"Sea of Love" is a convincing thriller, making use of its naturalistic dialogue instead of only focusing on its more erotic moments. And the film is superiorly erotic; it just doesn't dwell on it so much that it obscures the material. Pacino is effective as a man so much a hazard to himself that partaking in a possibly lethal affair doesn't seem all too surprising; Barkin is tough and likable as a woman who very well could be in possession of secrets that could spell death to her male counterparts.
"Sea of Love"'s issues don't arrive with Pacino and Barkin; they come with doubt, doubt so strong that the entire premise slowly but surely caves in on itself. Only for a little while does it seem possible that Helen is the killer. As it becomes clear that she isn't quite Catherine Tramell, that the film is too smart to announce her as the bad guy, the relentless menace dwindles until everything crashes into a highly unsatisfying ending. "Sea of Love" was most likely doomed from the start; of course Helen isn't the murderer, but the film spends so much time trying to trick us into thinking that she is that any conclusion that doesn't find her guilty won't be rewarding. But "Sea of Love", for the most part, is smart entertainment with a shaky basis. It's entertaining, all right, but it doesn't offer much that we haven't already seen.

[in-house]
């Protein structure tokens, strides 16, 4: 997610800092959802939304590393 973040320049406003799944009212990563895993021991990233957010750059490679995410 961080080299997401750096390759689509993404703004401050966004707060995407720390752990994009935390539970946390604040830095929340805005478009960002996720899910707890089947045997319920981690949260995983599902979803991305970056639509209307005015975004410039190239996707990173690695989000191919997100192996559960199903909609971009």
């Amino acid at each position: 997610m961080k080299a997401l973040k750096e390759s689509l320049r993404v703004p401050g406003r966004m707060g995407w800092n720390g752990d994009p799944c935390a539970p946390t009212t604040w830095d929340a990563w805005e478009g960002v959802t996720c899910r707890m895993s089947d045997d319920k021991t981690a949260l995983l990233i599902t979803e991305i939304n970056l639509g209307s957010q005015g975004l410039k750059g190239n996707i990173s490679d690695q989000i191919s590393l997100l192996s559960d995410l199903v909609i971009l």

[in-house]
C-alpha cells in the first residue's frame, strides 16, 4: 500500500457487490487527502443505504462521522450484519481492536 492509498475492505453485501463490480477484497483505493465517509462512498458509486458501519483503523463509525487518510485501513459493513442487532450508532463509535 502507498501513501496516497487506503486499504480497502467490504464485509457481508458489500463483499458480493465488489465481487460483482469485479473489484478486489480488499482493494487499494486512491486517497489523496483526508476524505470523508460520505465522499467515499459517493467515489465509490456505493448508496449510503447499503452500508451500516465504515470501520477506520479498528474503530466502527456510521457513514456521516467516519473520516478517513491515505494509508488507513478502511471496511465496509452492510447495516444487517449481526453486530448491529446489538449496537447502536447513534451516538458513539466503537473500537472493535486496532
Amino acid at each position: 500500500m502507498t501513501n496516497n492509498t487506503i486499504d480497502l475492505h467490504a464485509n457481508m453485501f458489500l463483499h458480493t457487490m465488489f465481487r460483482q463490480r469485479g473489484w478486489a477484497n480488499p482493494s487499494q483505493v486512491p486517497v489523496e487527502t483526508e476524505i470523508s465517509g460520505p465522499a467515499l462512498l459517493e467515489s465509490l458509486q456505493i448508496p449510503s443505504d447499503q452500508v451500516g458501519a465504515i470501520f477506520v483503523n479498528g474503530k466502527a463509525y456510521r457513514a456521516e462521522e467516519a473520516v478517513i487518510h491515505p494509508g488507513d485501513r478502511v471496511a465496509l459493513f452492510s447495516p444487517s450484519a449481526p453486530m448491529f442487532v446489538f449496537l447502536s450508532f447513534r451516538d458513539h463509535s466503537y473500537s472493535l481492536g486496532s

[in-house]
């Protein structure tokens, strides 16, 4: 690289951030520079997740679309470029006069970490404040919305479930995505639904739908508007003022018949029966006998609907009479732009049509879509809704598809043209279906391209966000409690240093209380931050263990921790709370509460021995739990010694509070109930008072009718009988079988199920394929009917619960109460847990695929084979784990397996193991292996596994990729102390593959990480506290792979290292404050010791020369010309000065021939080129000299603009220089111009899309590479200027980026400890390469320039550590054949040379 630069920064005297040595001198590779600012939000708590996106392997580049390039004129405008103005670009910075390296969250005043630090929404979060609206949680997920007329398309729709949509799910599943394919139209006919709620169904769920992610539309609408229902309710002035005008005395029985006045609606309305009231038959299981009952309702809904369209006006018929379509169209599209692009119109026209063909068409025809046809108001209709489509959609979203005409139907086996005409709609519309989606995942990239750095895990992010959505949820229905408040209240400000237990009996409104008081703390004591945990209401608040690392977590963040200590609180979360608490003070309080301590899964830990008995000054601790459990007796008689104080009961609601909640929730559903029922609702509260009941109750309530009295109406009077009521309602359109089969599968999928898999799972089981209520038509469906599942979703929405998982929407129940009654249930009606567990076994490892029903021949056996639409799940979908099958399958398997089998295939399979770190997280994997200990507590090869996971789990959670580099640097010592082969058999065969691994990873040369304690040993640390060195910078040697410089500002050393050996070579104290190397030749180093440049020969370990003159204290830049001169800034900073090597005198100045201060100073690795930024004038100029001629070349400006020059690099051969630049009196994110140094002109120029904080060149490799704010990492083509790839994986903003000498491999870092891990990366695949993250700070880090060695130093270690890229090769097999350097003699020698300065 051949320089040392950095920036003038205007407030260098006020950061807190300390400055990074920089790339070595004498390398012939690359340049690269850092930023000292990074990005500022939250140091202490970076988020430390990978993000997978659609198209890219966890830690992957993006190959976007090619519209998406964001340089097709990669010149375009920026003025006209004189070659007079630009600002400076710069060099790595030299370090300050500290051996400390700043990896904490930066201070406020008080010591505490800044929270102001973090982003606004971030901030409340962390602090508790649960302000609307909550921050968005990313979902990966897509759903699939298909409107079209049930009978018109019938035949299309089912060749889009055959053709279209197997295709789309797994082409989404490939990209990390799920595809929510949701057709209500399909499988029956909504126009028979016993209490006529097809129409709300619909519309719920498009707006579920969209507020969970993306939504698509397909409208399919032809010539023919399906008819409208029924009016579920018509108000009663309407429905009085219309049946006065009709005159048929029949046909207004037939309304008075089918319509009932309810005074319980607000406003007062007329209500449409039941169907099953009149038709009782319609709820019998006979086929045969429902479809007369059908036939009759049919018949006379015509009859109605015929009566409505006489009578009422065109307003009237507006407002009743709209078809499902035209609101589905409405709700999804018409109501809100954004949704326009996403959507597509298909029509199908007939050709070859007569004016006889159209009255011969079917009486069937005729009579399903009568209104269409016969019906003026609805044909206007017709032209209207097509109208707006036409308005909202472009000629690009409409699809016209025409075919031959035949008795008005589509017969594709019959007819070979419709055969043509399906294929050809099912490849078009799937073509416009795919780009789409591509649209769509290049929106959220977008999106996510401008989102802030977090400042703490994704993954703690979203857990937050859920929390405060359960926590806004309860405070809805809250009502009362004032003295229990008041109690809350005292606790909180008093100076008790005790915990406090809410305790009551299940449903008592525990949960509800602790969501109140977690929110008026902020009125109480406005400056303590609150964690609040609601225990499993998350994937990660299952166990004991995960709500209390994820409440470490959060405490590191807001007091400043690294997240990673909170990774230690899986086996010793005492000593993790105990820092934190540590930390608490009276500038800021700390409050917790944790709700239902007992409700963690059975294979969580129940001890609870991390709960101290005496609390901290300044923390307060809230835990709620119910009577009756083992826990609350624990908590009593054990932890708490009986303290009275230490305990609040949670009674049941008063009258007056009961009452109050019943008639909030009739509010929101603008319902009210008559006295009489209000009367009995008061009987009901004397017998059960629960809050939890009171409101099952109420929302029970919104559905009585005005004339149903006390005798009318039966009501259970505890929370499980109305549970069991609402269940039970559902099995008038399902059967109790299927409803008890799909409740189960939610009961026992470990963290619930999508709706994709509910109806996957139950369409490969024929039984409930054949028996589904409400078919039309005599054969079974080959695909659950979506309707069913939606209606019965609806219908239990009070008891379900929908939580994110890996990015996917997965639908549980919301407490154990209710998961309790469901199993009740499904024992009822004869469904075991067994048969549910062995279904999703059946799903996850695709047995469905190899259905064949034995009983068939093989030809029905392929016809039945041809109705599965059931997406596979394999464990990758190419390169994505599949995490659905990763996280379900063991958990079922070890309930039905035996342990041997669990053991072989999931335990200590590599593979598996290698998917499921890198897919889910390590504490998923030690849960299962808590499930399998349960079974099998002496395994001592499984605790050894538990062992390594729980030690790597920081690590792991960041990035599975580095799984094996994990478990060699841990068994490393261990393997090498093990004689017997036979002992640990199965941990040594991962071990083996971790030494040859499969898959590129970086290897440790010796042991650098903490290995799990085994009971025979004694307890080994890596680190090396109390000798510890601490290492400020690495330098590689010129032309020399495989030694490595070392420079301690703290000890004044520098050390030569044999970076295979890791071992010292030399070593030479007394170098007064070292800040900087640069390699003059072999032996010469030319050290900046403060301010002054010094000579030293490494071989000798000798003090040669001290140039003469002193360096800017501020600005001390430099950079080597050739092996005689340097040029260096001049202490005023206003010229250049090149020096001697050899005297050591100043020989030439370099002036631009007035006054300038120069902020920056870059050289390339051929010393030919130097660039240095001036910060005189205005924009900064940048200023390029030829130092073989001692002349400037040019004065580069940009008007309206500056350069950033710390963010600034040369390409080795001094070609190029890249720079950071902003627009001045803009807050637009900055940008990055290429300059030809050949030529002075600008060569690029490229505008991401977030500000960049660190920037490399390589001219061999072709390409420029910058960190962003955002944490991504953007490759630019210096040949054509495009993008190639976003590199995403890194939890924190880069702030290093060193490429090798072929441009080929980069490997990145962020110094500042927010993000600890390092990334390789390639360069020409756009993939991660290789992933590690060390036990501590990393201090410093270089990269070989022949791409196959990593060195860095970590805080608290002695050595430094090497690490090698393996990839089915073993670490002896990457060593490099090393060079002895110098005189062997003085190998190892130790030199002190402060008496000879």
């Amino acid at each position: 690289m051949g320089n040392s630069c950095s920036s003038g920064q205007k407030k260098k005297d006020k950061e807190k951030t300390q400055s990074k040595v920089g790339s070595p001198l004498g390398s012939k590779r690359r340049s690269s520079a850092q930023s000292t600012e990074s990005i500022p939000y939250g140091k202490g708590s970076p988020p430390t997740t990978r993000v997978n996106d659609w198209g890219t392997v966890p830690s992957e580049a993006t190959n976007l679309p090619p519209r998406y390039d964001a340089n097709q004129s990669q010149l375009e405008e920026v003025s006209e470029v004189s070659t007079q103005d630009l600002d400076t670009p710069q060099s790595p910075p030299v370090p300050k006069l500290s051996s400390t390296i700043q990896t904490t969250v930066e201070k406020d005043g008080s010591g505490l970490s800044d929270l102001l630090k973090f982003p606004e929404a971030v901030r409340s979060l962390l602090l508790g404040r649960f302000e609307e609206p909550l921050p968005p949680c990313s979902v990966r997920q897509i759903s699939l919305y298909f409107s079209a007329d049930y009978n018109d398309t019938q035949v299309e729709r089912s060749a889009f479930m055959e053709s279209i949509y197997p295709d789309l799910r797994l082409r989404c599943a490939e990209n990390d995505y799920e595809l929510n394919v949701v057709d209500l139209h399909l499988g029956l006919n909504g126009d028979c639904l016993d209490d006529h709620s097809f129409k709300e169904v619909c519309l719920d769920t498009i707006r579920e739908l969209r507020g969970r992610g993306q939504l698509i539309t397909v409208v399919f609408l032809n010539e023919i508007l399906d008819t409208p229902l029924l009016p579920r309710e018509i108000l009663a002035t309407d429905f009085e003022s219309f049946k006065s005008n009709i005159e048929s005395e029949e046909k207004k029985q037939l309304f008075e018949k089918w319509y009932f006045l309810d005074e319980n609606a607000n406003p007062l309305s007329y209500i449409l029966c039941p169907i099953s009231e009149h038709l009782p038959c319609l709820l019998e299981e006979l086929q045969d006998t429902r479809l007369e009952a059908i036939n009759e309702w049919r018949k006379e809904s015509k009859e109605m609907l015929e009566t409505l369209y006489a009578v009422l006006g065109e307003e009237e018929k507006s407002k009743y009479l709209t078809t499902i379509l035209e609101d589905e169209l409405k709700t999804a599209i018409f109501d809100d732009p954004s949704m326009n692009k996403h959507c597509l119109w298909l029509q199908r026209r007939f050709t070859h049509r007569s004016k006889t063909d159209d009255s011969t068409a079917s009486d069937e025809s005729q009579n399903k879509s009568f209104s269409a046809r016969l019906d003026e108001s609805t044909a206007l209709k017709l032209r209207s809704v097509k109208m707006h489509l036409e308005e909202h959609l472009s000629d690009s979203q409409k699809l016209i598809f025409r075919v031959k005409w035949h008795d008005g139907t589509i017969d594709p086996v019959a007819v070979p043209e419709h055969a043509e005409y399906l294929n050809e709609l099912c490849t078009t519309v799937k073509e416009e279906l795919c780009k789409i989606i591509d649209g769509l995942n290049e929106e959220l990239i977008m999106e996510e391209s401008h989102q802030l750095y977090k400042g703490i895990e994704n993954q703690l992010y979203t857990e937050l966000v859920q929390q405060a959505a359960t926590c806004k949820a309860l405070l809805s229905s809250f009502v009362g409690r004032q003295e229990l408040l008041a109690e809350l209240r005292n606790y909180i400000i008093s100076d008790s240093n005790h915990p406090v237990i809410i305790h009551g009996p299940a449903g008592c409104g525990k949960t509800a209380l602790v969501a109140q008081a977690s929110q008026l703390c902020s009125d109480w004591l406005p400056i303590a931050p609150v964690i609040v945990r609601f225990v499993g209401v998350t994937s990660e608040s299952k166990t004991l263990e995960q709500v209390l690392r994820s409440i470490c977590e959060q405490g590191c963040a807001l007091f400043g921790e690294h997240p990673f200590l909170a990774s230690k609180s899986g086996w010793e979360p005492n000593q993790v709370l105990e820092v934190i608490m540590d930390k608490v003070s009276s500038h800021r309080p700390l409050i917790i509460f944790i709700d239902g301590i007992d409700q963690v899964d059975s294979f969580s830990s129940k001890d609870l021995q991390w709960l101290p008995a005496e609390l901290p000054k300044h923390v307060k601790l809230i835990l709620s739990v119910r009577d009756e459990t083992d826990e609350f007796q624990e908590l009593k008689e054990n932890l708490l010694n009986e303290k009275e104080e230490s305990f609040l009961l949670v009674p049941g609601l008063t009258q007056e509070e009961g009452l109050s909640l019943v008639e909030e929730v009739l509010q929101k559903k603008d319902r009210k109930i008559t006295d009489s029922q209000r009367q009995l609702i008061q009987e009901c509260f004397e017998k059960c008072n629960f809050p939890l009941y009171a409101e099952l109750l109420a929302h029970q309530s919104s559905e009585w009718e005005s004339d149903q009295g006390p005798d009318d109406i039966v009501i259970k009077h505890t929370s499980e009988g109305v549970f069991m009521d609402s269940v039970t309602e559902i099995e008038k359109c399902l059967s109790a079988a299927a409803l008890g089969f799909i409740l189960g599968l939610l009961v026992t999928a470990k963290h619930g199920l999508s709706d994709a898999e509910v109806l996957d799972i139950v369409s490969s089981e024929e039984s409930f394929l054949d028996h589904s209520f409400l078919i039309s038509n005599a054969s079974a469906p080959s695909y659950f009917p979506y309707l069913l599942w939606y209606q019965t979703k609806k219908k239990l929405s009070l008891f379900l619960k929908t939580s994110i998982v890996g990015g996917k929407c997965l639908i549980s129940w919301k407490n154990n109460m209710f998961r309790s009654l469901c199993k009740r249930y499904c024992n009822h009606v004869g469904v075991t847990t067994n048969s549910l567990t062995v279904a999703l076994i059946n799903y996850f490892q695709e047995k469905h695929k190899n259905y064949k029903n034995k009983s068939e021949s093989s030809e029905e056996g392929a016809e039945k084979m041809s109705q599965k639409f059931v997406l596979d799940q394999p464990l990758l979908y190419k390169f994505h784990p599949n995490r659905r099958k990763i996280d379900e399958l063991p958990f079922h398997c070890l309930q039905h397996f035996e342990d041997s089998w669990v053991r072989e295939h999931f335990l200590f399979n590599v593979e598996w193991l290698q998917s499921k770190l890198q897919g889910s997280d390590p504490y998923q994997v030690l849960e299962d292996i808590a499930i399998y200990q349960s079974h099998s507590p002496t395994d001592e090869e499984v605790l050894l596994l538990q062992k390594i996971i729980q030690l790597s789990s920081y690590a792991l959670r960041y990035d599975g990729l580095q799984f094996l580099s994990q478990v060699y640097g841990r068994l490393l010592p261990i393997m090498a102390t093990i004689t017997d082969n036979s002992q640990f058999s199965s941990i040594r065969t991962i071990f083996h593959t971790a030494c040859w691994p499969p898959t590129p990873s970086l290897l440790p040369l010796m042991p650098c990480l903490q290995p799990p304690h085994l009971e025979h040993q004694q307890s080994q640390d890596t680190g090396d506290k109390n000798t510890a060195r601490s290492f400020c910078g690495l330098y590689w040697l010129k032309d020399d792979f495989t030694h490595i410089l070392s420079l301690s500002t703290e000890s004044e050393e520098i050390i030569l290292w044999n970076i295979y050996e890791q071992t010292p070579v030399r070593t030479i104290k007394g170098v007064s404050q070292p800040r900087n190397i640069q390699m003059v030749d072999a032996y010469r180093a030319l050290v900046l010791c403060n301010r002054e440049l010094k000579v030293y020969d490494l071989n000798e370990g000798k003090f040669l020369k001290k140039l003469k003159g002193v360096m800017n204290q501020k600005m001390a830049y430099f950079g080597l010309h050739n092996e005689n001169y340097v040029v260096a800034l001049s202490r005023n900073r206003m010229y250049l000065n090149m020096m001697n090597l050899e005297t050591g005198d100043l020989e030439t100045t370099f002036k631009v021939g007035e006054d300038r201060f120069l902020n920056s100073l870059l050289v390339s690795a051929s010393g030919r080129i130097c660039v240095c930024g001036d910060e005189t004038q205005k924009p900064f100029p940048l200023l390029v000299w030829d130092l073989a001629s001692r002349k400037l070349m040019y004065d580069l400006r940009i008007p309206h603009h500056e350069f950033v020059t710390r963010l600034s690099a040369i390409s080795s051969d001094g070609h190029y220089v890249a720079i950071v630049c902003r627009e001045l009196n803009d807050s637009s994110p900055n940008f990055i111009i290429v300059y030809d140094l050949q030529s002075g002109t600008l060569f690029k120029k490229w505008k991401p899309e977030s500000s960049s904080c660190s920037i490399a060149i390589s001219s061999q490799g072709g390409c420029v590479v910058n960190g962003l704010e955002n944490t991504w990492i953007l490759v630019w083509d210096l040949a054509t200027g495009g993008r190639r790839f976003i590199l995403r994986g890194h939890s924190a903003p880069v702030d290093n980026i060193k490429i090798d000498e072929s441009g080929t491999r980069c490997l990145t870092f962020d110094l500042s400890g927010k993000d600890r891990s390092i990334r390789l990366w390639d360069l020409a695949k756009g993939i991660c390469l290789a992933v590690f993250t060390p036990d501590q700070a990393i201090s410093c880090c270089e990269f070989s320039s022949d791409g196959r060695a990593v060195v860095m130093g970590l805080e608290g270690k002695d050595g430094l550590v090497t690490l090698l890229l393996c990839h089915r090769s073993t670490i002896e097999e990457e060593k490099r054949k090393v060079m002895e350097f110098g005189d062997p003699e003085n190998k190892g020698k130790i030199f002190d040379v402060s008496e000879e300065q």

killer whose victims answer dating ads in the newspaper. They go undercover, and Al meets the beautiful, very sexy Ellen Barkin. This movie is very touching in its perspective about the many lonely hearts in the world. It is also a suspenseful mystery with a plot twist, and much more than the dangerous love story movie of that era.
Al Pacino rebounds nicely after a string of flops in the mid 80's, going back to the gritty work that made him such a star in the previous decade. He's terrific, with only a few of his trademark oddball moments, and John Goodman provides just the right amount of comic relief as his partner. In reality, though, Ellen Barkin is the real star here, building on the attention she garnered with "The Big Easy" a few years earlier. It's a sultry, delightfully playful performance, and the fact that her star never rose any higher than it did at this point in her career is an absolute shame.
Becker is a talented director, creating a lot of genuine suspense utilizing the "is she or isn't she" technique that was also used a few years back in "Jagged Edge". The resolution comes out of left field but seems plausible enough given the few details about it that we're given to work with. Maybe the less we know the better off we are.
As an entertainment pure and simple, "Sea of Love" is quite successful. It's great fun watching these terrific actors work this script, so much so that the vaguely familiar story seems fresh and invigorating all over again. It's a true testament to what talent and experience can make up for.